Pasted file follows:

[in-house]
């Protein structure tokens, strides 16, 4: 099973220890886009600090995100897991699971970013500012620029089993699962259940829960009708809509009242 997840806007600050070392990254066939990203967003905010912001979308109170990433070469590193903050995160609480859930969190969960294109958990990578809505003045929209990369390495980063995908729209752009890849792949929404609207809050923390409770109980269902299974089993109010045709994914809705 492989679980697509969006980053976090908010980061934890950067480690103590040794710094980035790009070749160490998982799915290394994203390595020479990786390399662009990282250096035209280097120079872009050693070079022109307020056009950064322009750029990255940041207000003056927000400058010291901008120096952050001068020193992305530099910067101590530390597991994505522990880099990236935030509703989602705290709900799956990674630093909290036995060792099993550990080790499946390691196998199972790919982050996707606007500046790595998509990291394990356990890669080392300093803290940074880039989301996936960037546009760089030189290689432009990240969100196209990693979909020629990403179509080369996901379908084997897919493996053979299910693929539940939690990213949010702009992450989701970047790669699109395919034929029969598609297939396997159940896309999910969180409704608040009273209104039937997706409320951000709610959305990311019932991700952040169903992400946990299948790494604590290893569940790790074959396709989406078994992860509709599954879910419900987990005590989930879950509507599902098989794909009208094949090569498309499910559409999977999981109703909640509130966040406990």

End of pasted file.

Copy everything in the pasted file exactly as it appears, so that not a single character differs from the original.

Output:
[in-house]
């Protein structure tokens, strides 16, 4: 099973220890886009600090995100897991699971970013500012620029089993699962259940829960009708809509009242 997840806007600050070392990254066939990203967003905010912001979308109170990433070469590193903050995160609480859930969190969960294109958990990578809505003045929209990369390495980063995908729209752009890849792949929404609207809050923390409770109980269902299974089993109010045709994914809705 492989679980697509969006980053976090908010980061934890950067480690103590040794710094980035790009070749160490998982799915290394994203390595020479990786390399662009990282250096035209280097120079872009050693070079022109307020056009950064322009750029990255940041207000003056927000400058010291901008120096952050001068020193992305530099910067101590530390597991994505522990880099990236935030509703989602705290709900799956990674630093909290036995060792099993550990080790499946390691196998199972790919982050996707606007500046790595998509990291394990356990890669080392300093803290940074880039989301996936960037546009760089030189290689432009990240969100196209990693979909020629990403179509080369996901379908084997897919493996053979299910693929539940939690990213949010702009992450989701970047790669699109395919034929029969598609297939396997159940896309999910969180409704608040009273209104039937997706409320951000709610959305990311019932991700952040169903992400946990299948790494604590290893569940790790074959396709989406078994992860509709599954879910419900987990005590989930879950509507599902098989794909009208094949090569498309499910559409999977999981109703909640509130966040406990």